Binding From Xaml

Binding from XAML

Binding from XAML works on the whole the same as in other XAML frameworks: you use the {Binding} markup extension. Avalonia does have some extra syntacic niceties however. Here's an overview of what you can currently do in Avalonia:

Binding to a property on the DataContext

By default a binding binds to a property on the DataContext, e.g.:

<!-- Binds to the tb.DataContext.Name property -->
<TextBlock Name="tb" Text="{Binding Name}"/>
<!-- Which is the same as ('Path' is optional) -->
<TextBlock Name="tb" Text="{Binding Path=Name}"/>

An empty binding binds to DataContext itself

<!-- Binds to the tb.DataContext property -->
<TextBlock Name="tb" Text="{Binding}"/>
<!-- Which is the same as -->
<TextBlock Name="tb" Text="{Binding .}"/>

This usage is identical to WPF/UWP etc.

Two way bindings and more

You can also specify a binding Mode:

<!-- Bind two-way to the property (although this is actually the default binding mode for
     TextBox.Text) so strictly speaking it's unnecessary here) -->
<TextBox Name="tb" Text="{Binding Name, Mode=TwoWay}"/>

This usage is identical to WPF/UWP etc.

Binding to a property on the templated parent

When you're creating a control template and you want to bind to the templated parent you can use:

<TextBlock Name="tb" Text="{TemplateBinding Caption}"/>
<!-- Which is short for -->
<TextBlock Name="tb" Text="{Binding Caption, RelativeSource={RelativeSource TemplatedParent}}"/>

This usage is identical to WPF/UWP etc.

Binding to a named control

If you want to bind to a property on another (named) control, you can use ElementName as in WPF/UWP:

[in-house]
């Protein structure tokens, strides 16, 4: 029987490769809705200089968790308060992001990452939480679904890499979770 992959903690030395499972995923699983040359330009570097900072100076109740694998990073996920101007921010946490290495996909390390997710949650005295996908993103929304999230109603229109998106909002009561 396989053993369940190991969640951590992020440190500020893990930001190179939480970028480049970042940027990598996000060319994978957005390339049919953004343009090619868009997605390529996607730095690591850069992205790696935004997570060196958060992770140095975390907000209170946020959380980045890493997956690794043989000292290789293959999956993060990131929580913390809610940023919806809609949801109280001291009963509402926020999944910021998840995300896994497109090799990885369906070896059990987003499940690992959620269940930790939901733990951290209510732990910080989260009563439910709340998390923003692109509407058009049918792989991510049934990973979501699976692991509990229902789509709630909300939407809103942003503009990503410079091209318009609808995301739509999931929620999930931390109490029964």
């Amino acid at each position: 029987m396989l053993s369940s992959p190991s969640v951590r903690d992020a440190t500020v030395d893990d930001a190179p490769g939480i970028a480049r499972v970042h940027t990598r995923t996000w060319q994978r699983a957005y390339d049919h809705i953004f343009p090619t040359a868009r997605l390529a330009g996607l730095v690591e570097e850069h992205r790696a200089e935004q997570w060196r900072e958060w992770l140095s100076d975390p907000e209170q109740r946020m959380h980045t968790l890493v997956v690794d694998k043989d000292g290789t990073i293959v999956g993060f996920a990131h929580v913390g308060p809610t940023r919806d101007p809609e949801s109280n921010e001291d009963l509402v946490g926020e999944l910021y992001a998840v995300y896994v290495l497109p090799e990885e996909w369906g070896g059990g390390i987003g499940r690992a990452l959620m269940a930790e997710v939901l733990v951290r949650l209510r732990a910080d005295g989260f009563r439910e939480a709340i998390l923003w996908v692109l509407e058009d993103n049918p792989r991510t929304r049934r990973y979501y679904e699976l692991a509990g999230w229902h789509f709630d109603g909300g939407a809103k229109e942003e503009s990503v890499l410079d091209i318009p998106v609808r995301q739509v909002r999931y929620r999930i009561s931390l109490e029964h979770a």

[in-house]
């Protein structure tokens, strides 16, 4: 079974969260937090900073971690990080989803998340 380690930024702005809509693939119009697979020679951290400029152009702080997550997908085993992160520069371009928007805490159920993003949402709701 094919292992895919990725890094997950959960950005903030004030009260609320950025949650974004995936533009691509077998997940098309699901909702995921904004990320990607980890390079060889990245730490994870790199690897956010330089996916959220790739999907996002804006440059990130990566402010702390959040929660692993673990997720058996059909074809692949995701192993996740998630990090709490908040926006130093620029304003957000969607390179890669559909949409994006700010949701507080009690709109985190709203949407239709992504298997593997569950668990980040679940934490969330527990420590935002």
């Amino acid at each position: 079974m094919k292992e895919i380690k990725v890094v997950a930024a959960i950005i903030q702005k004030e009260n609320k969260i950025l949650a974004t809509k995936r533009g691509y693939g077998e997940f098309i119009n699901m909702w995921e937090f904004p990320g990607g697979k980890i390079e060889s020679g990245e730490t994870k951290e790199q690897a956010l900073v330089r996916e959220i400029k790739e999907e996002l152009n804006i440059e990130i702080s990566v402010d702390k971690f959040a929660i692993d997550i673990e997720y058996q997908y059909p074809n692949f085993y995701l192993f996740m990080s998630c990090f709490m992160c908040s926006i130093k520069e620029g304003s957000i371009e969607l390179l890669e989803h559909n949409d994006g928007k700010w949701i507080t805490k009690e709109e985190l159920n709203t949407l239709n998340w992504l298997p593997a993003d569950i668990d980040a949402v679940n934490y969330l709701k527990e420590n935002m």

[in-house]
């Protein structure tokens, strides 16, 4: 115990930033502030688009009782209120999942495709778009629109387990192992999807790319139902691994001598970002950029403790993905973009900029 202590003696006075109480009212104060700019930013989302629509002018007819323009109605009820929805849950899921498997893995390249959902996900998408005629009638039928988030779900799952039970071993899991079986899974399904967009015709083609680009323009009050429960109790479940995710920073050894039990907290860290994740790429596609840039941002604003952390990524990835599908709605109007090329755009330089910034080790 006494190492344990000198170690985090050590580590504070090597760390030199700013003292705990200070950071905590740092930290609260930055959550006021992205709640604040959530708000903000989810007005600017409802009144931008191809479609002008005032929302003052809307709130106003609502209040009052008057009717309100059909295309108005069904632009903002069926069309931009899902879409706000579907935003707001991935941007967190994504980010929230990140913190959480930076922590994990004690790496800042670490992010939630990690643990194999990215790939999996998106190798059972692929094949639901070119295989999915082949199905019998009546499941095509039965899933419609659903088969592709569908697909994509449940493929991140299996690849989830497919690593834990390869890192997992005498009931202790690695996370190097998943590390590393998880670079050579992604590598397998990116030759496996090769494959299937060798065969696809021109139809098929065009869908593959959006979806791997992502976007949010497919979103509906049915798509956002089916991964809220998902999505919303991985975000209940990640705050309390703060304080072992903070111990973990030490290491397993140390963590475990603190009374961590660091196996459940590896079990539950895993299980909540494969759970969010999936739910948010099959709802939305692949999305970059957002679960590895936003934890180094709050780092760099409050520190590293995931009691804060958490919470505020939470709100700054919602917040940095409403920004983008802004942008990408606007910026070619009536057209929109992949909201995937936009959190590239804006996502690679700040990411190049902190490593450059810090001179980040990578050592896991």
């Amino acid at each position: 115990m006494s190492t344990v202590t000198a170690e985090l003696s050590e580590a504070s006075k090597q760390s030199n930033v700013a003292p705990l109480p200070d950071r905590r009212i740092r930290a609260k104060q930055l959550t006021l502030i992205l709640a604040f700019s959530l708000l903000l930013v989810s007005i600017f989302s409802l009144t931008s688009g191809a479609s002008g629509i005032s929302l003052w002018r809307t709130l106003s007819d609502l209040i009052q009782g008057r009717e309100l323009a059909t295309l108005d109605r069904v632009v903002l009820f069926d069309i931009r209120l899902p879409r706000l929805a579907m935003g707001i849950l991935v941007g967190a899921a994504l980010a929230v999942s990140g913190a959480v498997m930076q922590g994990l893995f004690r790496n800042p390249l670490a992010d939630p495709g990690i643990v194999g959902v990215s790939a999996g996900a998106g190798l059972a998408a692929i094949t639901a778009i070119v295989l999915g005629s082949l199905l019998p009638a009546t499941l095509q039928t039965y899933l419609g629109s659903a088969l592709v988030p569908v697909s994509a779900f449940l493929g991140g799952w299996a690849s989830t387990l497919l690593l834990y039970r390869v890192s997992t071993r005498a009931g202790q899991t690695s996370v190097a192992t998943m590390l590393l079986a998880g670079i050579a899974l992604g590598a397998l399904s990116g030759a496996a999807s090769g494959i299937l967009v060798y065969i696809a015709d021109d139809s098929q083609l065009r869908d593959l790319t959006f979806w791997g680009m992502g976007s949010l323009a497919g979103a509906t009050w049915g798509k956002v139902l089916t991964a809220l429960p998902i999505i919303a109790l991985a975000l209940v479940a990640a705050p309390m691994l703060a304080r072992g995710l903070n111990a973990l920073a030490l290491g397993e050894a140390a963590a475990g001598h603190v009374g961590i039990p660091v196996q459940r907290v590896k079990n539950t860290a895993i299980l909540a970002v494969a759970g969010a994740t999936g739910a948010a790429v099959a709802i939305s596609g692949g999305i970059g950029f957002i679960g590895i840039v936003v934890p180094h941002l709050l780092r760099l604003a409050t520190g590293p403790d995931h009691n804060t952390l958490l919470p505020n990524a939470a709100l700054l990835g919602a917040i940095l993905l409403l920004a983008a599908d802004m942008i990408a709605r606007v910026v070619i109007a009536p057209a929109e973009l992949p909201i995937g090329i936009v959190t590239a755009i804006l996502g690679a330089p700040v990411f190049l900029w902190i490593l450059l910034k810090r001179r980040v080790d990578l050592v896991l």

<!-- Binds to the Tag property of a control named "other" -->
<TextBlock Text="{Binding Tag, ElementName=other}"/>

However Avalonia also introduces a shorthand syntax for this:

<TextBlock Text="{Binding #other.Tag}"/>

Negating bindings

You can also negate the value of a binding using the ! operator:

<TextBox IsEnabled="{Binding !HasErrors}"/>

Here, the TextBox will only be enabled when the view model signals that it has no errors. Behind the scenes, Avalonia tries to convert the incoming value to a boolean, and if it can be converted it negates the value. If the incoming value cannot be converted to a boolean then no value will be pushed to the binding target.

This syntax is specific to Avalonia.

Binding to tasks and observables

You can subscribe to the result of a task or an observable by using the ^ stream binding operator.

<!-- If DataContext.Name is an IObservable<string> then this will bind to the length of each
     string produced by the observable as each value is produced -->
<TextBlock Text="{Binding Name^.Length}"/>

This syntax is specific to Avalonia.

Note: the stream operator is actually extensible, see here for the interface to implement and here for the registration.